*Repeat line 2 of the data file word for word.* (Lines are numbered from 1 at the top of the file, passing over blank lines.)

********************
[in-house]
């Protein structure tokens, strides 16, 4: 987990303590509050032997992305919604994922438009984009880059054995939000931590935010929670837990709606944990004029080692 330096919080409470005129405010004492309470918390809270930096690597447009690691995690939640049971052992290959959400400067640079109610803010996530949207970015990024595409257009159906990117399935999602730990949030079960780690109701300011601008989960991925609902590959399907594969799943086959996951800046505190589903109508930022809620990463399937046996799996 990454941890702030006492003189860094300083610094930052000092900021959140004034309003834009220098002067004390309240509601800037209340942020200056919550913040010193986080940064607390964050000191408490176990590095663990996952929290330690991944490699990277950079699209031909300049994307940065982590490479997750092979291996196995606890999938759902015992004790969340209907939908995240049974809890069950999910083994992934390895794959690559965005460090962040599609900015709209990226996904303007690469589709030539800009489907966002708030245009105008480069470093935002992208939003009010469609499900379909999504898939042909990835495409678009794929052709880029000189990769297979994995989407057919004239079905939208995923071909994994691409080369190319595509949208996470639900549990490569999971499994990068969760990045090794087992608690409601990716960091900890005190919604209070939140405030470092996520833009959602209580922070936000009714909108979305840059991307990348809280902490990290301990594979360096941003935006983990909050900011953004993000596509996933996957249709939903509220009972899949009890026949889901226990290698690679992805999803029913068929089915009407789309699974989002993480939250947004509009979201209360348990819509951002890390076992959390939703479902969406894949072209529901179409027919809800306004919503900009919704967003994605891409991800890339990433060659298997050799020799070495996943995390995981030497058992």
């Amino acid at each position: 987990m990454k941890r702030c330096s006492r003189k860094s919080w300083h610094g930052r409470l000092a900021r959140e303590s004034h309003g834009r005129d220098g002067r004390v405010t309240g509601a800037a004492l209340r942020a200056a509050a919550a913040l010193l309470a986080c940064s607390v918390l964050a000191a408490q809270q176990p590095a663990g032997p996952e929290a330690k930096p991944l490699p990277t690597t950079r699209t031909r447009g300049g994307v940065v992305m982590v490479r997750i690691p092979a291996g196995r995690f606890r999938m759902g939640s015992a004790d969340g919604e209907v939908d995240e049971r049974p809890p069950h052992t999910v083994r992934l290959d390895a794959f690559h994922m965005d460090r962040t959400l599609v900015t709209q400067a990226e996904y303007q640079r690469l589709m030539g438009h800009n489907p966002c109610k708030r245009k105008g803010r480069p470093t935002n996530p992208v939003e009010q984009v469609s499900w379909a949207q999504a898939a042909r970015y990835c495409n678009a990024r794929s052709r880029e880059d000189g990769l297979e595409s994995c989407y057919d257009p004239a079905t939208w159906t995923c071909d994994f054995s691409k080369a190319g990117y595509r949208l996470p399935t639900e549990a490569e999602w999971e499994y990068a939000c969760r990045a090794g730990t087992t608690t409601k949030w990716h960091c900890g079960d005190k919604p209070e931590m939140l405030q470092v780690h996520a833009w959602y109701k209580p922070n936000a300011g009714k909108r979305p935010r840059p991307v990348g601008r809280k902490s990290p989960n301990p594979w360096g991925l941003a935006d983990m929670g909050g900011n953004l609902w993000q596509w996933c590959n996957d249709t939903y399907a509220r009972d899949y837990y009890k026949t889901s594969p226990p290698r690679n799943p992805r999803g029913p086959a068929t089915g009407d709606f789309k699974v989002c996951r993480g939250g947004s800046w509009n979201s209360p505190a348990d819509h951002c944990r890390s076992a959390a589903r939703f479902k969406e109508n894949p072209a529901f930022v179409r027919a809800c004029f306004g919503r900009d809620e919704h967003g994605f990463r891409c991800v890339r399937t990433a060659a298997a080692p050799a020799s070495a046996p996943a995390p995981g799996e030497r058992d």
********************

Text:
């Protein structure tokens, strides 16, 4: 987990303590509050032997992305919604994922438009984009880059054995939000931590935010929670837990709606944990004029080692 330096919080409470005129405010004492309470918390809270930096690597447009690691995690939640049971052992290959959400400067640079109610803010996530949207970015990024595409257009159906990117399935999602730990949030079960780690109701300011601008989960991925609902590959399907594969799943086959996951800046505190589903109508930022809620990463399937046996799996 990454941890702030006492003189860094300083610094930052000092900021959140004034309003834009220098002067004390309240509601800037209340942020200056919550913040010193986080940064607390964050000191408490176990590095663990996952929290330690991944490699990277950079699209031909300049994307940065982590490479997750092979291996196995606890999938759902015992004790969340209907939908995240049974809890069950999910083994992934390895794959690559965005460090962040599609900015709209990226996904303007690469589709030539800009489907966002708030245009105008480069470093935002992208939003009010469609499900379909999504898939042909990835495409678009794929052709880029000189990769297979994995989407057919004239079905939208995923071909994994691409080369190319595509949208996470639900549990490569999971499994990068969760990045090794087992608690409601990716960091900890005190919604209070939140405030470092996520833009959602209580922070936000009714909108979305840059991307990348809280902490990290301990594979360096941003935006983990909050900011953004993000596509996933996957249709939903509220009972899949009890026949889901226990290698690679992805999803029913068929089915009407789309699974989002993480939250947004509009979201209360348990819509951002890390076992959390939703479902969406894949072209529901179409027919809800306004919503900009919704967003994605891409991800890339990433060659298997050799020799070495996943995390995981030497058992």